Head to Falmouth's harbour and the National Maritime Museum Cornwall. The museum explores the role of the sea and the maritime history of Cornwall, from fishing to smuggling. One of the popular permanent exhibitions is the boat building and its history, with several boats in the gallery to discover.

Readymoney Cove


Cornwall has many fantastic beaches along its coast, from stunning Blue Flag beaches to hidden coves with rock pools and secret caves. But for people staying at our Fowey hotel, the best beach is Readymoney Cove, a sandy beach south of the town. Sheltered by cliffs and the harbour, the beach is great for sunbathing and swimming.

Bodmin Moor


Lovers of country walks will find Bodmin Moor the ideal place to spend a day. The wild granite moorland has remnants of Neolithic inhabitants, which can be found in megalithic monuments, hut circles, cairns and stone circles. The highest point is Brown Willy, and Rough Tor is another walking destination for ramblers.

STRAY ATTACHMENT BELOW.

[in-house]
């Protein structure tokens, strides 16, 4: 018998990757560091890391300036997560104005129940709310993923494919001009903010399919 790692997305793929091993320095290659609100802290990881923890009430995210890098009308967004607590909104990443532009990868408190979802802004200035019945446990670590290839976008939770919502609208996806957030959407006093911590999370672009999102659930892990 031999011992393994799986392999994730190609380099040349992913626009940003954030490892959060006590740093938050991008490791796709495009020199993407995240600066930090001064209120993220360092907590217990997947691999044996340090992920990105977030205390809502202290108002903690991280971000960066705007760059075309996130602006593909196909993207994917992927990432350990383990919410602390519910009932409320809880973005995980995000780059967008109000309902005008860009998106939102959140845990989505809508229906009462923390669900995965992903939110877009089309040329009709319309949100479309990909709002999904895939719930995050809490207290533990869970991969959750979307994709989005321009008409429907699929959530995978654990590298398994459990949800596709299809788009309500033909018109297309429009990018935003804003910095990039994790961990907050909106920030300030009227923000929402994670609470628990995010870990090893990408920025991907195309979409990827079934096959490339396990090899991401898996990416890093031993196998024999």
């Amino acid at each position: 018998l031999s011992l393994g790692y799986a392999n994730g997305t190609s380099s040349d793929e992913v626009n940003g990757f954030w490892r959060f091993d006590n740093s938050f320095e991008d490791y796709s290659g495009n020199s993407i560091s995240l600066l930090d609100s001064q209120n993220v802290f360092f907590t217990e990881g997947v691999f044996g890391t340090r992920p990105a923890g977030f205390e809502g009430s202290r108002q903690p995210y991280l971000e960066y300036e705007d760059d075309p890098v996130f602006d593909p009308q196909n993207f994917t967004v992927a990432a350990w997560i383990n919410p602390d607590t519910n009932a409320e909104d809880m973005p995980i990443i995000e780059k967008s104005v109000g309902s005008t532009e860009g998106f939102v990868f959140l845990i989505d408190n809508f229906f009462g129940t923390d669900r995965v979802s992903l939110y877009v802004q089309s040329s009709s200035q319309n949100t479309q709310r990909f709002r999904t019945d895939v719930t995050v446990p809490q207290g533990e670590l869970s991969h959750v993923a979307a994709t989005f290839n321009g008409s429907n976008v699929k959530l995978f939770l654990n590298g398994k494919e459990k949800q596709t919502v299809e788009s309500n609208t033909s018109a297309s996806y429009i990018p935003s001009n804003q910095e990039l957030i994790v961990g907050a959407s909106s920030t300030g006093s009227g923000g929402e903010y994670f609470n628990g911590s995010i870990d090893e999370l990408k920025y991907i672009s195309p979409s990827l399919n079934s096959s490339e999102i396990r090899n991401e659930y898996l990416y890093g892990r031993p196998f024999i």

Bedruthan Steps


Cornwall boasts miles of dramatic and spectacular coastline, but maybe none more so at Bedruthan on the northern coast. The golden sandy beach is hard to get to, and only accessible at low tide, but the view from the cliffs is just as impressive as being down among the giant rock stacks. The stretch of coast is synonymous with shipwrecks and smugglers, and you can walk along the clifftop to marvel at the pointed stacks that stick out of the stormy Atlantic Ocean.

Have you been to any of these attractions in Cornwall? Do you think we missed any off our list? Let us know via our social media channels, and be sure to check out some of our other posts on our Cornwall blog!

Tagged under: Fowey   Cornwall   Beach   Tourism